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So You Just Bought an Arduino Starter Kit. What Now?


So you just bought your first Arduino starter kit—or you’re planning on buying one soon—but you don’t know where to begin? Don’t worry, that’s okay! Everyone feels that way at first, especially if you’ve never tinkered with electronics before. It’s completely normal.

That being said, there is a learning curve. The Arduino isn’t overly complicated, but it’s not a walk in the park either. The good news is that the Web is full of awesome resources that will help you get started, and as long as you’re willing to put in a modicum of effort, you’ll get the hang of it soon enough.

What’s in Your Starter Kit?

The very first thing you should do is get comfortable with the starter kit you have. As a quick note, this guide was written from the perspective of an Arduino Uno owner. The Uno is the most newbie-friendly Arduino available as most tutorials target the Uno, so that’s the model we recommend for first-timers. It’s also the one included in most starter kits.

Depending on the actual kit you purchased, the various other components available to you will differ. For example, yours may include an LCD screen but lack any sensors. However, there are several components that are considered “essential” to most Arduino projects, and most starter kits come with these included (because you wouldn’t be able to do much without them):


  • The Arduino
  • USB cable
  • Breadboard (reusable platform for prototyping circuits)
  • Jumper wires (how you connect circuits)
  • Resistors (how you limit electrical currents)
  • Capacitors (how you store and discharge energy)
  • LED bulbs
  • Buttons

Modern starter kits also come with their own unique array of “non-essential” components, which have specialized uses that you may or may not care about. For example accelerometers, motors, potentiometers, etc. Learning about how various Arduino sensors work will get you excited about what you can do with your extra components.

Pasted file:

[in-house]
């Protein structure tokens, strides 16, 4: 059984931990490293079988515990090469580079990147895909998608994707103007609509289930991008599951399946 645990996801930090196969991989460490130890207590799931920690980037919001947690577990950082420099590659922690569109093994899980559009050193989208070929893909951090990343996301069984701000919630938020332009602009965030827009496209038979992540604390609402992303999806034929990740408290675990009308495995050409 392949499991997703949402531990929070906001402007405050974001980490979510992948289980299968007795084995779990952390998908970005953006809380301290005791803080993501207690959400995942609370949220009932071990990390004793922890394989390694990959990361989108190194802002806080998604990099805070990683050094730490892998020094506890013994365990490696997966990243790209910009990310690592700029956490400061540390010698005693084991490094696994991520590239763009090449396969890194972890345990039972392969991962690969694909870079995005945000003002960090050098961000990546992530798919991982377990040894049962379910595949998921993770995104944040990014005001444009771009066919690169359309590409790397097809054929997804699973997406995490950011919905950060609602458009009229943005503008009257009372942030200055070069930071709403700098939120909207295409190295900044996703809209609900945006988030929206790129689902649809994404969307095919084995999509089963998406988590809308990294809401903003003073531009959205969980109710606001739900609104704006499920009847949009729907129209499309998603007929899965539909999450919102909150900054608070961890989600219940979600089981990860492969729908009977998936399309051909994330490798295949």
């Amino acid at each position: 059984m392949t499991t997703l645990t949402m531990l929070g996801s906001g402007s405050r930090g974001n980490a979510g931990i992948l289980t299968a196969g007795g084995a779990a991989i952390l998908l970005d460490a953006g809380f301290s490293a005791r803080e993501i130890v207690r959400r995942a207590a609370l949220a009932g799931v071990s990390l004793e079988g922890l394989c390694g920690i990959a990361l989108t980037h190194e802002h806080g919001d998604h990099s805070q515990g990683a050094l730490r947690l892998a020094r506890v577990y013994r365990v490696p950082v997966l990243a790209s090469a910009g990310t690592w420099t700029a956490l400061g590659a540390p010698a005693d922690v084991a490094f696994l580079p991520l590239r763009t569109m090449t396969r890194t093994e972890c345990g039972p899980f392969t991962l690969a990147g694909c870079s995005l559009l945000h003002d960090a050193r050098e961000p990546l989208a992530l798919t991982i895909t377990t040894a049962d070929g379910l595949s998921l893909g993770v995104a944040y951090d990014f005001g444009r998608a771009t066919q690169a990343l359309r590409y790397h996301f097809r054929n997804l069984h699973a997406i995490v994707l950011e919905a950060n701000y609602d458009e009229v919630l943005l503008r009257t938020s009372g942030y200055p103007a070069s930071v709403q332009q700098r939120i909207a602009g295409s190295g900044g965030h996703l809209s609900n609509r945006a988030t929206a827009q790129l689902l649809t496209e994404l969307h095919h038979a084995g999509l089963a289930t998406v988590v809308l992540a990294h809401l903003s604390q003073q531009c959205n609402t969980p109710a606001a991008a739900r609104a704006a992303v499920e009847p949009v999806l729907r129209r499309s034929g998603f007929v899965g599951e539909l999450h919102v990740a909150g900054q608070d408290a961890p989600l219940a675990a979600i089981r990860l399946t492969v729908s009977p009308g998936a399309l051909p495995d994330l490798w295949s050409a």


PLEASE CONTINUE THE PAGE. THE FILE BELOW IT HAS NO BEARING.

A screenshot of a plastic container with Arudino electronic parts inside next to price information about the Arduin student starter kit

Spend some time on Google and Wikipedia and briefly study each component just to get a sense of what everything can do. You don’t need to know the nitty-gritty details yet, but it’s helpful to know the potential of your starter kit. Lastly, you will have to install the Arduino IDE software which you’ll use to write code, you can find the files on the Arduino website.

Where to Learn About Electronics

Once your Arduino is set up and ready to go, it’s time to take a step back. One of the biggest reasons why people get frustrated with the Arduino is because they don’t understand how electronics work, and as a result, the learning curve is too steep—and they quit. So instead of diving straight into your first basic Arduino project, we actually recommend learning about circuits instead. We know you’re probably itching to build something right away, but trust that this will make your Arduino journey much more fun and pleasant in the long run.

Fortunately, since circuits are the foundation of all electronics (not just Arduino), you’ll find no lack of help and guidance on the Web. Two resources we found particularly helpful are the Electrical Engineering tutorials by Spark Fun and the free Circuits course by Khan Academy. Both cover the fundamentals, so start there.

Where to Learn the Fundamentals of Arduino

Once you have a rudimentary understanding of circuits and electronics, it’s time to learn the fundamentals of Arduino. Again, before you get hands-on and practical, we recommend getting acquainted with the basic concepts first, such as the layout of an Arduino and how a breadboard works.

There are hundreds of Arduino video tutorials on YouTube, Udemy, Coursera, and elsewhere. These may be more effective for you since it’s easier to learn hardware when you can see exactly what’s happening.

But if you prefer written tutorials—and we know a lot of people do, so you wouldn’t be alone in that—there are a number of useful collections to learn from. Obviously, you should start with the Official Guide from Arduino, which does a good job covering the fundamental concepts, provides examples to work off, and even has some advanced material when you get more serious. The Adafruit Arduino lessons and TronixStuff tutorials are great as secondary resources.

Project Ideas for Arduino Newbies

By now, you should know what an Arduino is, what all the different components in your starter kit are, how circuits work at a basic level, and what you can potentially accomplish with all of this. That means it’s time for you to actually build something!